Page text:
Watching the transit of Venus through telescopes at the local planetarium was impressive, but it was nothing compared to this view from the Solar Dynamics Observatory, the most advanced spacecraft ever built to stare at the sun. SDO captured a high-res view of the event through a series of filters.
If you watched any of the multiple webcasts of the transit yesterday, you probably saw suns rendered in a rainbow of colors, from baby blue to deep purple to blistering red. These represent several wavelengths of light, and many don't capture the sun's atmosphere or its prominences, rendering our star a quiet round face. In this video, SDO used filters that capture the solar atmosphere, prominences and all.
SDO is observing in extreme ultraviolet and into the visible light spectrum. The red sun is the 304 angstrom UV, the golden sun is 171 angstrom, magenta is 1700 angstrom, and the familiar-looking orange sun is in visible light. The six-hour transit is rendered at high speed.
Viewed in ultraviolet, Venus appears as some quiet Dantean voyager entering the flames of hell. It will not pass this way again in our lifetimes; the next transit is in 2117. Read more about it here.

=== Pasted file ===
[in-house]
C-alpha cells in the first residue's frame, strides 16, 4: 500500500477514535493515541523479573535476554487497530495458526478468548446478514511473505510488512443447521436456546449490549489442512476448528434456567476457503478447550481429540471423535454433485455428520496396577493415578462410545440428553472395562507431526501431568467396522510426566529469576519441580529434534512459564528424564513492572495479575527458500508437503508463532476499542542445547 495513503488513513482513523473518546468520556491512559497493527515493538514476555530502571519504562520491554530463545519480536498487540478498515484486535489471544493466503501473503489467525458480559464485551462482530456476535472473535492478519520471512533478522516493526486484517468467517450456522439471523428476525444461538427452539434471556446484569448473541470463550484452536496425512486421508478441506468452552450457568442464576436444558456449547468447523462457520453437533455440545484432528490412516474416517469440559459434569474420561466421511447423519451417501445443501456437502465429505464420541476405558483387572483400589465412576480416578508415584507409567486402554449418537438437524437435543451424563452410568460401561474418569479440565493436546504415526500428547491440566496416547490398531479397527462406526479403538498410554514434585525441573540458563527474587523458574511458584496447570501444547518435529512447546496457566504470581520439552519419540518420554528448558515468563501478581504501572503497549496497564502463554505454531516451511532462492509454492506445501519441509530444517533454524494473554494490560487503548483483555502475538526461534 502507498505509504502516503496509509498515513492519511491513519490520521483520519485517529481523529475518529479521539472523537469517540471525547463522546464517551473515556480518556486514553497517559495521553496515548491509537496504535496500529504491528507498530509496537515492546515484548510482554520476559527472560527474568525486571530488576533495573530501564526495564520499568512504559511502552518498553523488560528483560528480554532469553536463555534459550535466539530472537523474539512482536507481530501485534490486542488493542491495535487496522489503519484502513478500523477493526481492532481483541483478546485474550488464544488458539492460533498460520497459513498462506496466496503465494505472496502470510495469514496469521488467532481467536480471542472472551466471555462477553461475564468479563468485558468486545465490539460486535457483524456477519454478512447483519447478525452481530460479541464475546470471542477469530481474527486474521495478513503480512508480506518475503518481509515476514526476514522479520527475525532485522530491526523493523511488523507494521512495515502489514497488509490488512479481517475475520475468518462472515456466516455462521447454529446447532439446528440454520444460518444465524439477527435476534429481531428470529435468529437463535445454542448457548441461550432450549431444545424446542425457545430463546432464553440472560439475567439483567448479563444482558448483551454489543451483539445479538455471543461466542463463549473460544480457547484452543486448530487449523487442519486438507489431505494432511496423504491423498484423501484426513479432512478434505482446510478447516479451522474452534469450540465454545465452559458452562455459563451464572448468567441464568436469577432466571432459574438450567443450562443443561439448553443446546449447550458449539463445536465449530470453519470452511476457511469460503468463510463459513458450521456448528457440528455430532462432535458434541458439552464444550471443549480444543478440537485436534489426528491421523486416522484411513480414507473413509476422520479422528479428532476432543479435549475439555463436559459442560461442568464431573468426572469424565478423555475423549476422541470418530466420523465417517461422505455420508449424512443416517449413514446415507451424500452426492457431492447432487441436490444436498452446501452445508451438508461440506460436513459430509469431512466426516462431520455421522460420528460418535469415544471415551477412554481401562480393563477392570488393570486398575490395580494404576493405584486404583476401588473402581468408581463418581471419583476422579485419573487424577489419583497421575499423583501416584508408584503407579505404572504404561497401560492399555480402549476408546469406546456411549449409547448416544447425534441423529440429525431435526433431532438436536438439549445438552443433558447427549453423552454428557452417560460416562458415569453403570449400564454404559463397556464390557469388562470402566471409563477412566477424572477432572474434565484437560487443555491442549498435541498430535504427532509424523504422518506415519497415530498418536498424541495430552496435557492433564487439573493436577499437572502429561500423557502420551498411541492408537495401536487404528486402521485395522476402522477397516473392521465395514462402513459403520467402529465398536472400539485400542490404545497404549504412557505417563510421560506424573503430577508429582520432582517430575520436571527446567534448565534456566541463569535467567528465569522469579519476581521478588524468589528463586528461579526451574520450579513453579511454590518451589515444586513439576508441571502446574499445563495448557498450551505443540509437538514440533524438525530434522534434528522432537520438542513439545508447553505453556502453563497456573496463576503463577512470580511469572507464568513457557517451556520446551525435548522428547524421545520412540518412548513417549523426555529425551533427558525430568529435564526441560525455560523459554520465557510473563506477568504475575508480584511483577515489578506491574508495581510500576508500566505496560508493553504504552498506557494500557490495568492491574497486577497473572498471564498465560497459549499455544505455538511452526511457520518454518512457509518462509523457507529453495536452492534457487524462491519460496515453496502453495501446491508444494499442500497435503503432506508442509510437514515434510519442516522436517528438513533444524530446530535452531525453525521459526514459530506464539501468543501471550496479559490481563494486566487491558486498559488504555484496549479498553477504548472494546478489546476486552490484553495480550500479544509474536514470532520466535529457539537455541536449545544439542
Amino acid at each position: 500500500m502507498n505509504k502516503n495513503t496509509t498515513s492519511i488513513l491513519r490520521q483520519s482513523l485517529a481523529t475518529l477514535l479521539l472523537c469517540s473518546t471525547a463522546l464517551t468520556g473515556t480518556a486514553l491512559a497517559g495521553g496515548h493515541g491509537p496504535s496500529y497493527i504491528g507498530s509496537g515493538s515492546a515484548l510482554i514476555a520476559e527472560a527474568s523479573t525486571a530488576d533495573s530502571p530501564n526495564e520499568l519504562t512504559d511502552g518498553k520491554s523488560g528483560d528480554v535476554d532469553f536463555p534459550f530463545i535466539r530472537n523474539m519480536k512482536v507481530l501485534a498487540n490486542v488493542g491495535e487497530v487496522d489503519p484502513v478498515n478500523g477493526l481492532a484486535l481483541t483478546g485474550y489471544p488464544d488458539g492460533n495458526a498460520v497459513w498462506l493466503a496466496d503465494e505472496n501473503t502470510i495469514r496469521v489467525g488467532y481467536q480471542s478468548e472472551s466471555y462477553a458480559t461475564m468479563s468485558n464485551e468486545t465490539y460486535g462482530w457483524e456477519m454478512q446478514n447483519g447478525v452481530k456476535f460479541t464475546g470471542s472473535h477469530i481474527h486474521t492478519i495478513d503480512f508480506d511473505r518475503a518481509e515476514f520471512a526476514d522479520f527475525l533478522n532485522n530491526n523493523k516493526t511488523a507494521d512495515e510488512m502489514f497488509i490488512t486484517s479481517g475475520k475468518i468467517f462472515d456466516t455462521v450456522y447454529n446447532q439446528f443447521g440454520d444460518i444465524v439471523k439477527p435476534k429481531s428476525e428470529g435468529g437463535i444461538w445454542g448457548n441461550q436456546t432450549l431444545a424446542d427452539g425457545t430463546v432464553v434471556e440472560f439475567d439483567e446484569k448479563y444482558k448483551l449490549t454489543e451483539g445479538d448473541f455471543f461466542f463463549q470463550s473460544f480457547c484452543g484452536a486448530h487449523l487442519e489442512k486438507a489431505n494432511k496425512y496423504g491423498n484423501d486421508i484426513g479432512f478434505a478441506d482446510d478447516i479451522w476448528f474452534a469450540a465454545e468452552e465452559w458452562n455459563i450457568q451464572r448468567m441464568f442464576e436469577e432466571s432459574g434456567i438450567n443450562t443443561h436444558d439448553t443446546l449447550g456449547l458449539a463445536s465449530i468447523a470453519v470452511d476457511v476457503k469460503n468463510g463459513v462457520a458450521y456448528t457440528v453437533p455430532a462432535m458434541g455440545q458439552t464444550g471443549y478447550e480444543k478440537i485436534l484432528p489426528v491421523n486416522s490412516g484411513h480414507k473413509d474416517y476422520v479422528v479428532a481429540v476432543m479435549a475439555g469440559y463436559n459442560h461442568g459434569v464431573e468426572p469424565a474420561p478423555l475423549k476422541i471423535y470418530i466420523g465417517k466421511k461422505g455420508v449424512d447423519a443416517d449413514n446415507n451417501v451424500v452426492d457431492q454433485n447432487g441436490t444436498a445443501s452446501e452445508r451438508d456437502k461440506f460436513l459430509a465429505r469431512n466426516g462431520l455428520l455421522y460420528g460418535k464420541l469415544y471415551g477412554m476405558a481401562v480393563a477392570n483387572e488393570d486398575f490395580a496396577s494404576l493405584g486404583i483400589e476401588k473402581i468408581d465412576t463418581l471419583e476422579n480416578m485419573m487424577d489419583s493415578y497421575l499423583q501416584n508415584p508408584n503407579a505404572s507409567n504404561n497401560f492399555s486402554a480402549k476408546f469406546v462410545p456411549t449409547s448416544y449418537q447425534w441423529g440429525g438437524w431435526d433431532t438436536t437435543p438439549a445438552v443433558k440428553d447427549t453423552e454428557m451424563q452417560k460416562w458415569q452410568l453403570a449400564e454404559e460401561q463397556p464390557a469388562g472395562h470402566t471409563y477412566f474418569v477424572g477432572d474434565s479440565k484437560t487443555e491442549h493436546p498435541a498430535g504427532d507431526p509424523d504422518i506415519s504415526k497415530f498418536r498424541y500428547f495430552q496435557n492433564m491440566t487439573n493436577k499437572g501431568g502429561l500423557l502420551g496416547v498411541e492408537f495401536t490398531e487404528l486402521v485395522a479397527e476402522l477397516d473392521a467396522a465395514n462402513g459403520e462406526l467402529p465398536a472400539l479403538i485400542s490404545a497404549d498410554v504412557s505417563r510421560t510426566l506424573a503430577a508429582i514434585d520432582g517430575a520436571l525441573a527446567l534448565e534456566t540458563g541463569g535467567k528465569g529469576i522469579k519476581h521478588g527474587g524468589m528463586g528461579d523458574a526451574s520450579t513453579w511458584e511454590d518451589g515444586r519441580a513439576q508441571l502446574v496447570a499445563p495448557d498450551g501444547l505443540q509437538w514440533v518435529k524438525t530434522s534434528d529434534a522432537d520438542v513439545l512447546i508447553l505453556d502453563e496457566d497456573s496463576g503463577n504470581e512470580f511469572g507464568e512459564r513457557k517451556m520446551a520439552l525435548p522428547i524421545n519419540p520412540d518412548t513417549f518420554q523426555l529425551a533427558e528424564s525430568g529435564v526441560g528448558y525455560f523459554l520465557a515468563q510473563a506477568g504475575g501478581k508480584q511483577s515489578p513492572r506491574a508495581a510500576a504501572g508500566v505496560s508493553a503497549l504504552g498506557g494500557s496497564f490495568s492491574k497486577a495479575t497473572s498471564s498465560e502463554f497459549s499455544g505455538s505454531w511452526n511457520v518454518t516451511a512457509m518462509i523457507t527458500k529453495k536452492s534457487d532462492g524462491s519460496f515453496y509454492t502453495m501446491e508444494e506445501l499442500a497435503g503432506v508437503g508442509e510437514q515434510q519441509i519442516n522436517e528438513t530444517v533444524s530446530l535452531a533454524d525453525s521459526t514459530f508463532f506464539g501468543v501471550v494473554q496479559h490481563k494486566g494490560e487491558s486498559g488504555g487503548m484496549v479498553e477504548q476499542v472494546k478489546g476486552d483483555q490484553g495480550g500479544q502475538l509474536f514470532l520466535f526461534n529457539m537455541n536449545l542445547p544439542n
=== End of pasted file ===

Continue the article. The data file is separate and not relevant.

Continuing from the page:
Love the video Popsci. And to think ESA's Venus Express Spacecraft is moving around it. Just amazing. And it looks so close to the sun from this perspective.
Wow Simply splendid! I was able to see about ten minutes of it from Montana State University's stadium, unfortunately cloudy weather obscured most of the event. Fortunately, we live in a technological wonderland where our mechanical eyes can capture our world with unparalleled beauty.
cant wait till 2117. the tech we have by than will be able to give us better quality video and real time footage.
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